What's Important to You
When an advanced illness is diagnosed, or your condition progresses, what matters most to you will likely change.
When this happens, we make it a point to understand what’s most important to you in the moment. This takes some real thought and discussion.
For some, it may be important to attend a daughter’s wedding or see the birth of a grandchild. For others, it may be to receive all viable medical treatments, no matter what the quality of life might be. Still others may decide to stop traditional treatment to focus on comfort and pain relief.
Your personal beliefs and values can guide you when you have such choices to make. Whatever your wishes, we’ll work with you by providing information and support. We’ll help you incorporate what’s important to you into an action plan that’s uniquely yours, one that reflects your values and preferences.
A key planning tool
An Advance Health Care Directive allows you to designate someone to make decisions on your behalf and give instructions about your medical care should you become unable to speak for yourself.
Making your wishes known to your family and your health care team gives everyone peace of mind knowing your care will reflect your values and decisions. To help prepare for the unexpected, discuss your wishes with your loved ones and your physician and, if you are 18 or over, complete an Advance Health Care Directive form. If your wishes change, this form can be revised and updated at anytime.
Forms (in English and Spanish) are available from your palliative care team, at your local Kaiser Permanente Health Education Department, or online (Link does not work. Please include attached two pdf files for Advance directives in English and Spanish.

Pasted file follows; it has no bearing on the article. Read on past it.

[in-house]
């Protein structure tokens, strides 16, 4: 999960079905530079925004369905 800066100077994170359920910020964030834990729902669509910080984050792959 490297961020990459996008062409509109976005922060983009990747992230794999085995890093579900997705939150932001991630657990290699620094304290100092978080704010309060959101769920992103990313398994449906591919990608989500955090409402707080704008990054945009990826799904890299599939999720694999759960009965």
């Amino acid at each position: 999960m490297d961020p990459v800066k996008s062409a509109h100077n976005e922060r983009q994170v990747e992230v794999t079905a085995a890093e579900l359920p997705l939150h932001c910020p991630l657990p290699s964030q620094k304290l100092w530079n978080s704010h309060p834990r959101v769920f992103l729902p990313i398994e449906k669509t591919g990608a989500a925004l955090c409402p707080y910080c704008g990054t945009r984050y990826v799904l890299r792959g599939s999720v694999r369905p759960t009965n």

A team specializing in peace of mind
Our palliative care services blend the skills of a variety of health care professionals who’ll provide you with the care you need. In addition to your personal physician, your palliative care team may include a doctor, nurse, pharmacist, social worker, and spiritual advisor. They each bring a different perspective, enabling us to care for the whole you—body, mind, and spirit. Along with medical care, your team will address any of your questions or concerns. They’re here to support you and your loved ones, and they’ll help you work through whatever might be troubling you.
Keep in mind that the palliative care team does not replace your relationship with your personal physician. He or she is still your partner in your medical decisions, and the palliative care team works closely with you and your doctor to make sure those decisions are carried out.
For more information
To learn more about palliative care, talk with your personal physician.
“The discussions with the team members were absolutely invaluable—psychologically, emotionally. They helped us develop a plan, come to grips with our alternatives, understand where we were in this process. That gave my wife a tremendous sense of peace. For me personally, it just took a huge load off of me.” — Bob Clark Kaiser Permanente member
Life Care Planning (LCP)
All adult members’ wishes for future health care needs are elicited, known and honored.
- Initiate the conversation
- Provide assistance with advance care planning
- Make sure plans are clear
- Maintain and retrieve the plans
- Appropriately follow these plans
Life Care Planning is an organized process of communication to help individuals understand, think about, and discuss goals for future health care decisions that reflect their values and beliefs.
If you are interested in or are a current LCP Facilitator or Instructor, please visit the Life Care Planning website to find the tools and resources to support you.